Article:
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What light pressure does the illuminating material have? This is a problem that scientists have been urging for nearly 150 years – and finally it has a solution. The team created a method to determine the effect of photons on the substance.
Although photons have no mass, they have an impulse that is characterized by special relativity.
And this impulse works with some power. The light-printing hypothesis was raised in 1619. In his treatise De Comet, a German mathematician and astronomer Johannes Kepler, it is assumed that the pressure created by the light of the sun diverts comet tails from the star.
However, only 1873 Scots physicist James Clerk Maxwell in his treatise, The Treatise on Electricity and Magnetism, has hypothesized that this is a momentum.
Klerk Maxwell – whose work contributed to the cornerstones of Einstein's theory of relativity – assumed that light is a form of electromagnetic radiation that has an impulse and thus creates pressure.
But the photon pulse – and therefore the radiation pressure – is extremely low, which means that direct measurement is extremely difficult.
"So far, we have not determined how this momentum is converted into force or motion," explained engineer Kenneth Chau of the University of British Columbia, Okanagan, Canada.
"Because the light pulse pulse is very small, we did not have enough sensitive equipment to measure it."
In fact, the current technology is not yet sufficiently sensitive to directly detect the photon momentum. But Chau and colleagues from Slovenia and Brazil have devised a way to measure the effect of photon pulses.
The mirror is used on the device. All around is equipped with thermal insulation protects the experiment against external influences, installing sensitive acoustic sensors.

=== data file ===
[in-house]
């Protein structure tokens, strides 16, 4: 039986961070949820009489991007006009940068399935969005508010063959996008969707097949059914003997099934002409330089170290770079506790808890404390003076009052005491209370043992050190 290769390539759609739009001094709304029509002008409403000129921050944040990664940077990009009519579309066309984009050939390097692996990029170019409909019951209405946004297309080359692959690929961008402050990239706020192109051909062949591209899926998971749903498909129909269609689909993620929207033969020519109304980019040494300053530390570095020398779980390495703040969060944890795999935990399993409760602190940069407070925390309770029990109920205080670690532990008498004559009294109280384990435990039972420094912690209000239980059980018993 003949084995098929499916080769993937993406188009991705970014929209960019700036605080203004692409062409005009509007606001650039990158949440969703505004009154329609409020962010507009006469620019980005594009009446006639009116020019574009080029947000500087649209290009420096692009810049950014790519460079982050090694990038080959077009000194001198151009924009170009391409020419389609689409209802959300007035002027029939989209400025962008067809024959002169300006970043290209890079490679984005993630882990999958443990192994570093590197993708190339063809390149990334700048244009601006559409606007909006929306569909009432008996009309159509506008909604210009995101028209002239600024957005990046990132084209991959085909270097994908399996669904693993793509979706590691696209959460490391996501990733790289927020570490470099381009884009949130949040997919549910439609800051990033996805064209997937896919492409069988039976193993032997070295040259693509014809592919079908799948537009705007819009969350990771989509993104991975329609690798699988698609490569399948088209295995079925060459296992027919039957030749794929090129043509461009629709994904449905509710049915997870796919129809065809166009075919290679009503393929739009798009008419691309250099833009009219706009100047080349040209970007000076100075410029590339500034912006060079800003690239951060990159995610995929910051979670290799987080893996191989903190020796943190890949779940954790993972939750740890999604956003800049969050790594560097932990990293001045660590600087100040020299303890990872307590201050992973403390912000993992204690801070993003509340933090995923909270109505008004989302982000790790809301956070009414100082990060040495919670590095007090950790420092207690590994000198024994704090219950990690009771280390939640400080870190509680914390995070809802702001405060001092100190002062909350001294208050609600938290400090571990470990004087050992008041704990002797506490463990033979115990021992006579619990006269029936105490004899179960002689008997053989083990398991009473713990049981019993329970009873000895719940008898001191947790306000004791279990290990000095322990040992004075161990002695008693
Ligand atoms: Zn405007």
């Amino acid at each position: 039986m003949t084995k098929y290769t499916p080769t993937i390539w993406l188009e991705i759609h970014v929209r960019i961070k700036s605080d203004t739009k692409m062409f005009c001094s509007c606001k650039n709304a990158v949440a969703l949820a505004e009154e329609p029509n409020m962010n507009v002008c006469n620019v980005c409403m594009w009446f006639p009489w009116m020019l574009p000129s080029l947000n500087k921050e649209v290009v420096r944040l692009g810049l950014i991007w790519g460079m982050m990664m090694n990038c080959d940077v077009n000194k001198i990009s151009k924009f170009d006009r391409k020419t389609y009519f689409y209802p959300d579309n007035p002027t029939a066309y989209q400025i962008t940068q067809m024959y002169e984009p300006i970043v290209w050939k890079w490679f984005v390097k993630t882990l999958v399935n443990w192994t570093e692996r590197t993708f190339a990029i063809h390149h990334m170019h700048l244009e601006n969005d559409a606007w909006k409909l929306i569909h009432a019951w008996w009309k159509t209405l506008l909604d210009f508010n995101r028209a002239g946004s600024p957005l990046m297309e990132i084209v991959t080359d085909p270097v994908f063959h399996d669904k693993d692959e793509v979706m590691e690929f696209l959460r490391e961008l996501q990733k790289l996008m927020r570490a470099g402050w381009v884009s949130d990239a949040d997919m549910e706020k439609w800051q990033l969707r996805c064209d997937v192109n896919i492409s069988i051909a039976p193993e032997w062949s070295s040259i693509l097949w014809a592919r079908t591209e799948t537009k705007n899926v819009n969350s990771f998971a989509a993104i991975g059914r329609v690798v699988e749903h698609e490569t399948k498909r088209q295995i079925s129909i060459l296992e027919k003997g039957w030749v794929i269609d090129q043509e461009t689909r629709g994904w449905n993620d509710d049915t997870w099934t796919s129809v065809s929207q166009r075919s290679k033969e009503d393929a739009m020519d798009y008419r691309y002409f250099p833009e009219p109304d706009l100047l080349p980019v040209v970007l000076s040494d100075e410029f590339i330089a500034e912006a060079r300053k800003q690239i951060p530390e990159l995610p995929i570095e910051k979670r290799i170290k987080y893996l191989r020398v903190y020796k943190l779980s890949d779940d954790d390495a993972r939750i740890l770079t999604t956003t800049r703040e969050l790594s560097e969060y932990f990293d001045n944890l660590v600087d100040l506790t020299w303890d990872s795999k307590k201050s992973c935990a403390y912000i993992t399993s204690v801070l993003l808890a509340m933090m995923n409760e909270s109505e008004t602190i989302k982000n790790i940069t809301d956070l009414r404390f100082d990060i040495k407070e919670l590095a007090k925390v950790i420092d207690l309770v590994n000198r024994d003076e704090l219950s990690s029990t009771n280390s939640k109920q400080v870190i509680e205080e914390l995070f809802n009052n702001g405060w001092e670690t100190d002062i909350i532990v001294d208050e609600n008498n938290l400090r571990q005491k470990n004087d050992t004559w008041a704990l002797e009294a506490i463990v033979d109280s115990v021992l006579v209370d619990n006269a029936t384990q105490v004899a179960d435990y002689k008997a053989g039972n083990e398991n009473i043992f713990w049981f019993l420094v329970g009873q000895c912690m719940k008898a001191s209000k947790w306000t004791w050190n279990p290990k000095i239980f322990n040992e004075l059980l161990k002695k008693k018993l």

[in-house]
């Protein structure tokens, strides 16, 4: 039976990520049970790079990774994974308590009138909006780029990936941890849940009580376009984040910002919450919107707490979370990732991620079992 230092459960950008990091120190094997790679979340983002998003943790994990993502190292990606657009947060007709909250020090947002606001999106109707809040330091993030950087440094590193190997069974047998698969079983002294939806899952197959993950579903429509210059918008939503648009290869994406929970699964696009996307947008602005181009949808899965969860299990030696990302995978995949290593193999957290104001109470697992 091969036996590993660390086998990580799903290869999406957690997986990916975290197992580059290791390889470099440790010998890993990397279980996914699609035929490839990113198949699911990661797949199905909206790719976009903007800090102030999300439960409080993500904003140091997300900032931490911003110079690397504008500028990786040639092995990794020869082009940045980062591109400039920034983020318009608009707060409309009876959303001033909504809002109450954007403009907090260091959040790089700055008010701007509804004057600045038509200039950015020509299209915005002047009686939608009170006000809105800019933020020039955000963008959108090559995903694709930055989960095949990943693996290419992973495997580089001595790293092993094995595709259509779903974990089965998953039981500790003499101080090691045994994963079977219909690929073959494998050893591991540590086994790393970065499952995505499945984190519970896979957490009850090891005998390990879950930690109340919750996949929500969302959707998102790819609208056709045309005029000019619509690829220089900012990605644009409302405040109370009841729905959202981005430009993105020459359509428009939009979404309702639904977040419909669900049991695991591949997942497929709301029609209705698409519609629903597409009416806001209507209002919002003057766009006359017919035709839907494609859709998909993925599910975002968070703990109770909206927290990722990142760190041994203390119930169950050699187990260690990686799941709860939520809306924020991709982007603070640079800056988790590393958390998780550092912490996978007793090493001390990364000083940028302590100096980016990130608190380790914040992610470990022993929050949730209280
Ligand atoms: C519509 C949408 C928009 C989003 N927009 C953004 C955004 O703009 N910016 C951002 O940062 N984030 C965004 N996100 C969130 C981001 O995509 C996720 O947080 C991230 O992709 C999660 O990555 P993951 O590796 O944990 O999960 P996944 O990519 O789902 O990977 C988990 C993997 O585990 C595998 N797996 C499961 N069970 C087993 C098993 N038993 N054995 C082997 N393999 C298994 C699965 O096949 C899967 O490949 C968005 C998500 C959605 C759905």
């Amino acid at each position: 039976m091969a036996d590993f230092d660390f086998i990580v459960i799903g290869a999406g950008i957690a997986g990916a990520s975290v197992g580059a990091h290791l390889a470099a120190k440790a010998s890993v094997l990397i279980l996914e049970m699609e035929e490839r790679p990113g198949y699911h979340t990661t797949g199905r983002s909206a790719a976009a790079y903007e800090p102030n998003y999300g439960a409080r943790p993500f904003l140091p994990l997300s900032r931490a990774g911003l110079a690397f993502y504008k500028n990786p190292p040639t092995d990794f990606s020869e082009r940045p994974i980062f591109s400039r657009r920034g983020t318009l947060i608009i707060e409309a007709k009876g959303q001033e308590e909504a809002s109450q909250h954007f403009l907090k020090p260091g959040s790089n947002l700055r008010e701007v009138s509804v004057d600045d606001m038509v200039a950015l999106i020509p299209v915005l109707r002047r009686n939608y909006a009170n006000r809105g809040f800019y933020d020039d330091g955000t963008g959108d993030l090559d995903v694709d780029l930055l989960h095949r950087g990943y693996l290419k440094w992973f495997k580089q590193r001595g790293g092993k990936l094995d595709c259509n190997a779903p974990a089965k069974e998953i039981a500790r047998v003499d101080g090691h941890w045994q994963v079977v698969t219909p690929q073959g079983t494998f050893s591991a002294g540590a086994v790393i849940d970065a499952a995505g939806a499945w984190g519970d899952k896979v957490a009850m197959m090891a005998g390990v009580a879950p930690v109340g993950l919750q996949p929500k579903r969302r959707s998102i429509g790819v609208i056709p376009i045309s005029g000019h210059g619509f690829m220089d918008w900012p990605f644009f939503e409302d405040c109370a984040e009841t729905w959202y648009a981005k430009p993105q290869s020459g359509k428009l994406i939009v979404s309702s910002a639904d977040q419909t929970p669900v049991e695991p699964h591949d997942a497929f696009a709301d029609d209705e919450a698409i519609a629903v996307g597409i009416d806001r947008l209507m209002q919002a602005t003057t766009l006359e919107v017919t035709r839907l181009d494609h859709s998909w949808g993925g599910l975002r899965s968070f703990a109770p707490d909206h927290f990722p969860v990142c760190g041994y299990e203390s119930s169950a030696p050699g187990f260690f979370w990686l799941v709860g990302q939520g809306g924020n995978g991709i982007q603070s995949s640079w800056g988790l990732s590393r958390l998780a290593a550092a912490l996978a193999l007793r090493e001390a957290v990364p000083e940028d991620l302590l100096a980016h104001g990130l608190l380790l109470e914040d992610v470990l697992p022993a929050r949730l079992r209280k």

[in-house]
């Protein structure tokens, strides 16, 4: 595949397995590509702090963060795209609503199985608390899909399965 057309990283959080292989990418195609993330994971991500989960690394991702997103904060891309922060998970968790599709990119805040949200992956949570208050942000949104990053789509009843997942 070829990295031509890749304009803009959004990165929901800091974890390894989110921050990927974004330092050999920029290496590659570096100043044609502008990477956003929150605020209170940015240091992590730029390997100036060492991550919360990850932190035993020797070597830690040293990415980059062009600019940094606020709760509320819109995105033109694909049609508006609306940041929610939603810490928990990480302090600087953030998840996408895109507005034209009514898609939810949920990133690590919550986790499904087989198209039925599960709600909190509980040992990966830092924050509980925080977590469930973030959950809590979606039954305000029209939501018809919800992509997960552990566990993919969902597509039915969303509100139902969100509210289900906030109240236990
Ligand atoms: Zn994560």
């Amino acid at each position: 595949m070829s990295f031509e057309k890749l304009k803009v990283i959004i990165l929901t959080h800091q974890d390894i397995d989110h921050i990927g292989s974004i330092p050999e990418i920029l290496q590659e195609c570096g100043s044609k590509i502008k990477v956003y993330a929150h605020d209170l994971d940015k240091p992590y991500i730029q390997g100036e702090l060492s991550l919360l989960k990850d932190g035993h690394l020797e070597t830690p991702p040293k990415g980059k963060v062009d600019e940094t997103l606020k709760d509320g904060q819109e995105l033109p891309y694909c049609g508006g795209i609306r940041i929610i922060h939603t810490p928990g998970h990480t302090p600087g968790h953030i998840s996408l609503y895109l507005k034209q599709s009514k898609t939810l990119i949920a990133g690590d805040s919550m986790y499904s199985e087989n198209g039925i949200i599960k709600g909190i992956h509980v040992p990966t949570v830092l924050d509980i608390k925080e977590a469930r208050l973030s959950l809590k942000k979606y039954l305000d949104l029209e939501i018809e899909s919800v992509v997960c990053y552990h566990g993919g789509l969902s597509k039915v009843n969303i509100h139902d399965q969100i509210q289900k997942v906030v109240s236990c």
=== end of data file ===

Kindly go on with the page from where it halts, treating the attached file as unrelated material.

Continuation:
The laser pulse released in the mirror causes elastic waves. They are detected by acoustic sensors that allow you to calculate the radiation pressure produced by the photon pulse.
"We can not directly measure the pressure caused by the photon pulse, we have tried to detect its effect on the mirror by" listening "to the elastic waves that grow through it," Chau said.
"We were able to relate the properties of these waves to light pulses, enabling us to ultimately define and simulate the momentum of light in materials."
This is not only a very nice science. Their practical application can not be less important.
For example, accurately calculating the radiation pressure, it is possible to improve the solar screening technology – the aerospace driven by this method does not have to transport fuel because it uses the radiation pressure as a sailboat in the boat.
In addition, it could improve the optical buttons, the incredibly small – to a single scale – particle storage and manipulation method.
"It's not all," said Chau, "but the discovery made in this work is an important step and I'm curious what we will do next."
The research was published by Nature Communications.